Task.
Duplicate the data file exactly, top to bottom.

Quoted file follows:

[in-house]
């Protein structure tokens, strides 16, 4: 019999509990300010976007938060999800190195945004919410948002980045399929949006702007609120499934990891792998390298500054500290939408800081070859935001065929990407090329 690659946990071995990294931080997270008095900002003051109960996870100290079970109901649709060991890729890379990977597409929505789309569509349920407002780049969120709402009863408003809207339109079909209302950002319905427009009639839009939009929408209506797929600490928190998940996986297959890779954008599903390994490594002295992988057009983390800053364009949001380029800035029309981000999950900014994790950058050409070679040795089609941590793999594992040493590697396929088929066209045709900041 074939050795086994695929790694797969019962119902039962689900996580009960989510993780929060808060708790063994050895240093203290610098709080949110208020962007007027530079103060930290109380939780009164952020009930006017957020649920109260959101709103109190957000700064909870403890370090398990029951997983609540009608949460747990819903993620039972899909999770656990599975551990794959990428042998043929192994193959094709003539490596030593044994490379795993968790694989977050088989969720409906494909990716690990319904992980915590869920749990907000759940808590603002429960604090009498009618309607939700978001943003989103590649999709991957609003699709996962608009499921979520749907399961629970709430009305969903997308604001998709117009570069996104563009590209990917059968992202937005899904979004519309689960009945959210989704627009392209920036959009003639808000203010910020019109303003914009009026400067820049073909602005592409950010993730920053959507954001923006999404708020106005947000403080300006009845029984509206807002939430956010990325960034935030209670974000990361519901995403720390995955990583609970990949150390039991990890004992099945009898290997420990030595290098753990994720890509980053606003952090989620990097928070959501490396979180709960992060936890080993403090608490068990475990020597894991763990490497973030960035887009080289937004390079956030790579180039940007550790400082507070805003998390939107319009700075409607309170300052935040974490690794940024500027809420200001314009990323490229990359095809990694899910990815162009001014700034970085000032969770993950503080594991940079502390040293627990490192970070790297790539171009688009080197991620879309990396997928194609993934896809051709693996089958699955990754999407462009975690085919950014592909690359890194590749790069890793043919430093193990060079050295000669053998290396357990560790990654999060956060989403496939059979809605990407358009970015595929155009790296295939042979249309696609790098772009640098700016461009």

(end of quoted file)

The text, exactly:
[in-house]
């Protein structure tokens, strides 16, 4: 019999509990300010976007938060999800190195945004919410948002980045399929949006702007609120499934990891792998390298500054500290939408800081070859935001065929990407090329 690659946990071995990294931080997270008095900002003051109960996870100290079970109901649709060991890729890379990977597409929505789309569509349920407002780049969120709402009863408003809207339109079909209302950002319905427009009639839009939009929408209506797929600490928190998940996986297959890779954008599903390994490594002295992988057009983390800053364009949001380029800035029309981000999950900014994790950058050409070679040795089609941590793999594992040493590697396929088929066209045709900041 074939050795086994695929790694797969019962119902039962689900996580009960989510993780929060808060708790063994050895240093203290610098709080949110208020962007007027530079103060930290109380939780009164952020009930006017957020649920109260959101709103109190957000700064909870403890370090398990029951997983609540009608949460747990819903993620039972899909999770656990599975551990794959990428042998043929192994193959094709003539490596030593044994490379795993968790694989977050088989969720409906494909990716690990319904992980915590869920749990907000759940808590603002429960604090009498009618309607939700978001943003989103590649999709991957609003699709996962608009499921979520749907399961629970709430009305969903997308604001998709117009570069996104563009590209990917059968992202937005899904979004519309689960009945959210989704627009392209920036959009003639808000203010910020019109303003914009009026400067820049073909602005592409950010993730920053959507954001923006999404708020106005947000403080300006009845029984509206807002939430956010990325960034935030209670974000990361519901995403720390995955990583609970990949150390039991990890004992099945009898290997420990030595290098753990994720890509980053606003952090989620990097928070959501490396979180709960992060936890080993403090608490068990475990020597894991763990490497973030960035887009080289937004390079956030790579180039940007550790400082507070805003998390939107319009700075409607309170300052935040974490690794940024500027809420200001314009990323490229990359095809990694899910990815162009001014700034970085000032969770993950503080594991940079502390040293627990490192970070790297790539171009688009080197991620879309990396997928194609993934896809051709693996089958699955990754999407462009975690085919950014592909690359890194590749790069890793043919430093193990060079050295000669053998290396357990560790990654999060956060989403496939059979809605990407358009970015595929155009790296295939042979249309696609790098772009640098700016461009």